Page last updated at 18:17 GMT, Thursday, 1 October 2009 19:17 UK

New health boards to control NHS

By Hywel Griffith
BBC Wales health correspondent

Patient and doctor at Monnow Vale Health and Social Care Centre
Individual patients are now going to have more choice about their care

A new way of running the NHS in Wales has come into force, with the 22 local health boards set up six years ago being scrapped.

They have been integrated with NHS trusts to form seven boards, which take control of all hospitals and community services, GP and dentist funding.

The new boards will be responsible for deciding which treatments and services are available.

They will also ensure that hospitals meet targets on waiting times.

Health Minister Edwina Hart set out her plan to abolish the old "internal market" system of commissioning in 2008.

1 Betsi Cadwaladr LHB - Conwy, Denbighshire, Flintshire and Wrexham, Anglesey and Gwynedd
2 Hywel Dda LHB - Ceredigion, Carmarthenshire, Pembrokeshire
3 Abertawe Bro Morgannwg University LHB - Swansea, Neath Port Talbot, Bridgend
4 Powys Teaching LHB Powys county
5 Cwm Taf LHB - Rhondda Cynon Taf, Merthyr Tydfil
6 Cardiff and Vale LHB - Cardiff and Vale of Glamorgan
7 Aneurin Bevan LHB - Gwent

The only NHS trusts to remain are the Welsh Ambulance Service and Velindre Hospital in Cardiff, which specialises in cancer treatment.

In the short term, the changes should have very little impact on the day-to-day running of the NHS, although for some, there will be new names to learn.

For example, all health services in north Wales will now come under the new Betsi Cadwaladr University Health Board which takes over the reins from six separate local health boards and two NHS trusts.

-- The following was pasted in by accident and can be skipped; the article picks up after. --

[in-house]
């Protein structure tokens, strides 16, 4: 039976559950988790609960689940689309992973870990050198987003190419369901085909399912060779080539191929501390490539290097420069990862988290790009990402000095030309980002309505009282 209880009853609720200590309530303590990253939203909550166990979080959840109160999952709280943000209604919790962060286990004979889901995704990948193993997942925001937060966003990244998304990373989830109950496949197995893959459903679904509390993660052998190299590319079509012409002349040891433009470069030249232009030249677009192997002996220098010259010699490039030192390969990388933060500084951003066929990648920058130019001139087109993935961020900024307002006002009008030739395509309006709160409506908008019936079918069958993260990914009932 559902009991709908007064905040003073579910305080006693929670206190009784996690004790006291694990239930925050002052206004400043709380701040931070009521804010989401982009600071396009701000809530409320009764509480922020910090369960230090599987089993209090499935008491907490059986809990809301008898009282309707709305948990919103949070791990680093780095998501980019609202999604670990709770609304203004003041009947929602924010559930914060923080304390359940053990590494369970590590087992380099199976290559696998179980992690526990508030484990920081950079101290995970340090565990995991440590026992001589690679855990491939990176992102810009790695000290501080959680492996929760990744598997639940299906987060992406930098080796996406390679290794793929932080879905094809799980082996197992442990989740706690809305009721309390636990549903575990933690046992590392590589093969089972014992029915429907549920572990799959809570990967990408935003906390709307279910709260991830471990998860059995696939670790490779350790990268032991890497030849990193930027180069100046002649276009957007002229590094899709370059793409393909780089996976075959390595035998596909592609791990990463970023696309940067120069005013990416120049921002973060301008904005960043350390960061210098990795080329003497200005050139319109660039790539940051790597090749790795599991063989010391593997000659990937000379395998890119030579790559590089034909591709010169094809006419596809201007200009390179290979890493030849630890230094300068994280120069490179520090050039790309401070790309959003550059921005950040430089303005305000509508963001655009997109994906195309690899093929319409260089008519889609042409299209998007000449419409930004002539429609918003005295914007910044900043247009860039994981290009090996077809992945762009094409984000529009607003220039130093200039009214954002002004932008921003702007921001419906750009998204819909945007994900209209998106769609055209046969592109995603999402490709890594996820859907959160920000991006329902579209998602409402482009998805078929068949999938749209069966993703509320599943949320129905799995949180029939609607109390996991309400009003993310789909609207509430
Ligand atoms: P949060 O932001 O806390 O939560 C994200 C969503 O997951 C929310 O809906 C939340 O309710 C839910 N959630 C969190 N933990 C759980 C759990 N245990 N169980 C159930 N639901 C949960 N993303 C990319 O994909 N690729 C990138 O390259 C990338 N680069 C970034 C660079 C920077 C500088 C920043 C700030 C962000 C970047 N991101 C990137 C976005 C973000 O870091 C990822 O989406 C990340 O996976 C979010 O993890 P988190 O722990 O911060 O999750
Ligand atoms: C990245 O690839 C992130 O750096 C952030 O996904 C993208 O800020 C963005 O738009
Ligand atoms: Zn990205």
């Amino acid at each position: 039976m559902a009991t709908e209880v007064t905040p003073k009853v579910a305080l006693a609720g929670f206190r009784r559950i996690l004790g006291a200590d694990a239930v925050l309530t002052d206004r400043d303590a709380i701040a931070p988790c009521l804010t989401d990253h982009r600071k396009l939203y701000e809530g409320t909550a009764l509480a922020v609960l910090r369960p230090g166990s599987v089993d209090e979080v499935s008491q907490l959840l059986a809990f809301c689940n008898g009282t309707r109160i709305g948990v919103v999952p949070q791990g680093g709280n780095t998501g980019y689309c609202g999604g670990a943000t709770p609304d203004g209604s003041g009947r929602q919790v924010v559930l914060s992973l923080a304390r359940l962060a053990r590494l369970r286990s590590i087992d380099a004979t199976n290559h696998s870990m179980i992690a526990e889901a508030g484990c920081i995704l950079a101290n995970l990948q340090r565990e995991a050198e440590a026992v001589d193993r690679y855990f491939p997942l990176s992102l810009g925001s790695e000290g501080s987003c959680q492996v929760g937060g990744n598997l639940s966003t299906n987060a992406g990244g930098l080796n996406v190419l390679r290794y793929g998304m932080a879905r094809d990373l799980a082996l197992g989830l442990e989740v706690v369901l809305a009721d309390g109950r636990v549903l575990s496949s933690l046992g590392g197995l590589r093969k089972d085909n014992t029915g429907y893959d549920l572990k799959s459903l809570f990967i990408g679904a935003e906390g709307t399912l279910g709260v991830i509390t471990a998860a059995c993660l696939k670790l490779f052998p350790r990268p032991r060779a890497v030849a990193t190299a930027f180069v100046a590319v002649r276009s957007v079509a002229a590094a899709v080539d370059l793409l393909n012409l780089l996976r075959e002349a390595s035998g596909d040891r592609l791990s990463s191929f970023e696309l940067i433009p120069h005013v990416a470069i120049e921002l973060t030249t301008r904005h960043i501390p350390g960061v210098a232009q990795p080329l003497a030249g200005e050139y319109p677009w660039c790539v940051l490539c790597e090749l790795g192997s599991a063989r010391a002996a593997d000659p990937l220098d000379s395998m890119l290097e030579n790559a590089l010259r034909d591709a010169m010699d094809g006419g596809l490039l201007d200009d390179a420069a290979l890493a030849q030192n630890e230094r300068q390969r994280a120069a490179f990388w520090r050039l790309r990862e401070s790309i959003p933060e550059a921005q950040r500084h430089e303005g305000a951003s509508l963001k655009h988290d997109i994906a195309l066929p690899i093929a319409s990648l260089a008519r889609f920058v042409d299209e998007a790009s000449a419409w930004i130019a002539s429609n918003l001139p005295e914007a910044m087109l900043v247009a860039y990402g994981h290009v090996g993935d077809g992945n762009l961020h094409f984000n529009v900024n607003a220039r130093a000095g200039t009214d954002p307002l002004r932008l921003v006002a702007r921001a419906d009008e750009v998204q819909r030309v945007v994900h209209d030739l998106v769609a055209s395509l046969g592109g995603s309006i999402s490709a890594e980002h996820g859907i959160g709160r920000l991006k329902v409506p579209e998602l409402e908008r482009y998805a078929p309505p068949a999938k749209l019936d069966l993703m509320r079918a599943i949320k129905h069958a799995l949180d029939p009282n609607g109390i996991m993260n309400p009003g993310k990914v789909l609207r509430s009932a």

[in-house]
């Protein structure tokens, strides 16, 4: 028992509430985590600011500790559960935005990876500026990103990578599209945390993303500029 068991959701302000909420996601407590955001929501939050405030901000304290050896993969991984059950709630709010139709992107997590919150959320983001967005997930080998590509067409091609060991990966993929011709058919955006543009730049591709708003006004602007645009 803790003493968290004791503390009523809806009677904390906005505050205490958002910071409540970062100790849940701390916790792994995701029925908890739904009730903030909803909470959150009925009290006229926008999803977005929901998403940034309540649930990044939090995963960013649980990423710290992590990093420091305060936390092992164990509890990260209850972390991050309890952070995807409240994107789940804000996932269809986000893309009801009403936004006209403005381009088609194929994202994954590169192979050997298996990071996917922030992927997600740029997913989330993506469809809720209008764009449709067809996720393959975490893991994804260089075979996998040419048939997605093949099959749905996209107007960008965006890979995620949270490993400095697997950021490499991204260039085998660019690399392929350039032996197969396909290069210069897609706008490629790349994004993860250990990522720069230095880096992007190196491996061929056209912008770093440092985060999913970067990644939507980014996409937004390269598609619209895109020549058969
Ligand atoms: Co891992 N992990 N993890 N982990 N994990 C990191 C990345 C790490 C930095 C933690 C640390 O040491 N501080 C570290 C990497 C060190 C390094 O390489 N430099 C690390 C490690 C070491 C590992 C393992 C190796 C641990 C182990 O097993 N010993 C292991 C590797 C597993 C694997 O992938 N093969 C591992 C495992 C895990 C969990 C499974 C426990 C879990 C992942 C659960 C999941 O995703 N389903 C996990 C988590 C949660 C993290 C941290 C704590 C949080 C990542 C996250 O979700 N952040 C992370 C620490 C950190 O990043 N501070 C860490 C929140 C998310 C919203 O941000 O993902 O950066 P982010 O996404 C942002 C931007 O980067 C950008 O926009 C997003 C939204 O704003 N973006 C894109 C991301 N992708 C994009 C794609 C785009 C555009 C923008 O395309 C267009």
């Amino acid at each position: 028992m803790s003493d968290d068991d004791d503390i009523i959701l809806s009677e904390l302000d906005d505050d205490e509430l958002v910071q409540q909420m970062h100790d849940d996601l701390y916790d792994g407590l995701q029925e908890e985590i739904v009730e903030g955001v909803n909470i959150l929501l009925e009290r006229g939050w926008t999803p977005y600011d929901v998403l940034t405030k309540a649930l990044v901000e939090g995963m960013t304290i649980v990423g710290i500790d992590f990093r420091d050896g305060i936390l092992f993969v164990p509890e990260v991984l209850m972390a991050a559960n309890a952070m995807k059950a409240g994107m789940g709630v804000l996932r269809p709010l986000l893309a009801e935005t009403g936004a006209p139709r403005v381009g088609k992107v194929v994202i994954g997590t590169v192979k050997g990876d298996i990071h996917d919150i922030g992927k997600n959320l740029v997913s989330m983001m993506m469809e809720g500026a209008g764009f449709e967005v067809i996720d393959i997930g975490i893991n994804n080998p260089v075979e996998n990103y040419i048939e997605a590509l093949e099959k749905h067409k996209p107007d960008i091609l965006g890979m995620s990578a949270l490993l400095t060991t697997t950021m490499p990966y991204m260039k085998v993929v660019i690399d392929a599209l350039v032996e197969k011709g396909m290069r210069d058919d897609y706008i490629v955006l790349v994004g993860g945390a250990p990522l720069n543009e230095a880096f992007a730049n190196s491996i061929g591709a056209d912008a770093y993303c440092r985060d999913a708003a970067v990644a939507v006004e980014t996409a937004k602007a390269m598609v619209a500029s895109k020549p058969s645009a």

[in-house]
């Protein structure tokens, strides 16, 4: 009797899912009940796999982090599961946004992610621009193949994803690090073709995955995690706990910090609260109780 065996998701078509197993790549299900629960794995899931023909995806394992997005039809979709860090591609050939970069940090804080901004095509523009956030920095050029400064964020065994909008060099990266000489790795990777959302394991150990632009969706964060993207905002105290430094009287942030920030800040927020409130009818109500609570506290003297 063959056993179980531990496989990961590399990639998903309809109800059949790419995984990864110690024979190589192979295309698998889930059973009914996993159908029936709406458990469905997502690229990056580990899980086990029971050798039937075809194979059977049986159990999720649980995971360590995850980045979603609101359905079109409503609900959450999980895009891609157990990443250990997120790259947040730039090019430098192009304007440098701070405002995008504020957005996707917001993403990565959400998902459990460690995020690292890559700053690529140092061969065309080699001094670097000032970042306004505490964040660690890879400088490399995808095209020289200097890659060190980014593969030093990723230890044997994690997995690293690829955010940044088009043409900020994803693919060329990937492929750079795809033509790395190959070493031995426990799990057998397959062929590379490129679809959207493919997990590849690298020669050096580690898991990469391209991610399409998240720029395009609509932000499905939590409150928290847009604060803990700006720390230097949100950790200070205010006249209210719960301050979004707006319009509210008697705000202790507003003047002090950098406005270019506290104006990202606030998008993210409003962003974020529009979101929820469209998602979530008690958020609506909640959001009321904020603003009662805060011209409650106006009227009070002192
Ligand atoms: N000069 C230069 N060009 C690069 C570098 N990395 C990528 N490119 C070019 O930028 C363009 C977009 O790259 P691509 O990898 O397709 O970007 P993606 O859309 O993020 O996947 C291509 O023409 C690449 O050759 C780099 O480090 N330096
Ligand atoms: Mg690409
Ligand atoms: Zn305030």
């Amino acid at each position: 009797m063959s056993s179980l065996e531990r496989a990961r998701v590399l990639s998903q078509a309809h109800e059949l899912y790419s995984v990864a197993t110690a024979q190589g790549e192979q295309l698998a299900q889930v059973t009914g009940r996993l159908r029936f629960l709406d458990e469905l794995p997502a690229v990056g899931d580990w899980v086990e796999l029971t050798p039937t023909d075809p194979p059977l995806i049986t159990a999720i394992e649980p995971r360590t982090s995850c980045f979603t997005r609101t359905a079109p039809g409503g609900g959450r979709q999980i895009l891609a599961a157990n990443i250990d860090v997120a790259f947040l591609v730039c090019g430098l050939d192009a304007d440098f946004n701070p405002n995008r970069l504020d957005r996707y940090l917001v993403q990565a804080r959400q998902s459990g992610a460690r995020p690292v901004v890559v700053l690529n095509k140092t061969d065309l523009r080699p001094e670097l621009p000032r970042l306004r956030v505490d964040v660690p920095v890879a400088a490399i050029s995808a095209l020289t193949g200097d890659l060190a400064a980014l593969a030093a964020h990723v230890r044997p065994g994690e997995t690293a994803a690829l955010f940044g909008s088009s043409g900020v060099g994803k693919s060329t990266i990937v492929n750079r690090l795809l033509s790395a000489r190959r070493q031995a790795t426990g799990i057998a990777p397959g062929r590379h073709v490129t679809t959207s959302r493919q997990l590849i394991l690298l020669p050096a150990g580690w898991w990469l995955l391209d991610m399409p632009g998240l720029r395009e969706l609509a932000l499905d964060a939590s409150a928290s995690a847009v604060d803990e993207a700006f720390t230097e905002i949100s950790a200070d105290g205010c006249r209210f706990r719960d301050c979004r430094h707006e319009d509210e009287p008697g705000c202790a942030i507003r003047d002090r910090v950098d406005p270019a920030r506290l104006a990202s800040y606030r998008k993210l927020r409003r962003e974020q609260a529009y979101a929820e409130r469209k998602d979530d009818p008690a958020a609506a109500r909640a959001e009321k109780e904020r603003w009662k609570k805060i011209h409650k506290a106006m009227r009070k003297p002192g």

"For individual patients," said Kate Crosby, who manages the Monnow Vale Health and Social Care Centre in Monmouth, "they are going to have familiar staff looking after them, and they are going to have more choice about where that takes place and who does it."

She added: "I don't think they have anything to fear and they have a lot to gain actually." There are, however, concerns that the seven new health boards will mean local needs are not met in the future, especially in areas where services have previously been under threat.

The new NHS claims it can deliver more care closer to patients' homes

Chronic conditions

"We obviously would like to see the status maintained of our district general hospital in Withybush," said Tony Wales from Pembrokeshire Community Health Council.

"There are fears among members of the public that we might see a re-provision of services and patients having to travel to a district general hospital in Carmarthen."

"We think its very important for Pembrokeshire to access their services as locally as possible," he added.

Where patients receive healthcare care will certainly change over time, with the aim of supporting more people in their own homes, especially those suffering from chronic conditions.

A pilot scheme in Carmarthenshire has seen emergency hospital admissions for emphysema fall by 40%, and admissions for heart failure reduce by 30%.

This has partly been achieved by monitoring patients remotely, using computerised testing kits which feed results back to staff.

The new health boards will all be encouraged to work in these new ways - but it could also create tension if it results in hospital bed numbers being reduced.

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